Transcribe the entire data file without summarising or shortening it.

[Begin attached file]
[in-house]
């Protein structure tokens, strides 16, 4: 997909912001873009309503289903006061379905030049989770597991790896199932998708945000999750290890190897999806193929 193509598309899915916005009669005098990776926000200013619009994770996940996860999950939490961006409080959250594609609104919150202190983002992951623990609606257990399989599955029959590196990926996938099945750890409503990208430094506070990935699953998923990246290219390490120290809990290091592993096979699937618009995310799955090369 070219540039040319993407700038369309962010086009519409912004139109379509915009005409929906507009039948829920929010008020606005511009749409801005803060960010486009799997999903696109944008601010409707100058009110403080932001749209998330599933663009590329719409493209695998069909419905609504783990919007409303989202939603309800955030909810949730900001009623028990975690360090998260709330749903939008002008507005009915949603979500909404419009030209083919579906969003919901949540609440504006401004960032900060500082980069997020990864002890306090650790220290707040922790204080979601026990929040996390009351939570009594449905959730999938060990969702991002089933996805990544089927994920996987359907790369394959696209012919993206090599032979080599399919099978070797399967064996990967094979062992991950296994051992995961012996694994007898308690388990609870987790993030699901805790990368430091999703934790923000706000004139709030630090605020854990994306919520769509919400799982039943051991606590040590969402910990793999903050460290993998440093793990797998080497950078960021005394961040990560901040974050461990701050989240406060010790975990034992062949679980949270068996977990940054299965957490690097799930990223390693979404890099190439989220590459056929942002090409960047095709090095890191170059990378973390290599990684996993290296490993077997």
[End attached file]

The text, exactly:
[in-house]
């Protein structure tokens, strides 16, 4: 997909912001873009309503289903006061379905030049989770597991790896199932998708945000999750290890190897999806193929 193509598309899915916005009669005098990776926000200013619009994770996940996860999950939490961006409080959250594609609104919150202190983002992951623990609606257990399989599955029959590196990926996938099945750890409503990208430094506070990935699953998923990246290219390490120290809990290091592993096979699937618009995310799955090369 070219540039040319993407700038369309962010086009519409912004139109379509915009005409929906507009039948829920929010008020606005511009749409801005803060960010486009799997999903696109944008601010409707100058009110403080932001749209998330599933663009590329719409493209695998069909419905609504783990919007409303989202939603309800955030909810949730900001009623028990975690360090998260709330749903939008002008507005009915949603979500909404419009030209083919579906969003919901949540609440504006401004960032900060500082980069997020990864002890306090650790220290707040922790204080979601026990929040996390009351939570009594449905959730999938060990969702991002089933996805990544089927994920996987359907790369394959696209012919993206090599032979080599399919099978070797399967064996990967094979062992991950296994051992995961012996694994007898308690388990609870987790993030699901805790990368430091999703934790923000706000004139709030630090605020854990994306919520769509919400799982039943051991606590040590969402910990793999903050460290993998440093793990797998080497950078960021005394961040990560901040974050461990701050989240406060010790975990034992062949679980949270068996977990940054299965957490690097799930990223390693979404890099190439989220590459056929942002090409960047095709090095890191170059990378973390290599990684996993290296490993077997």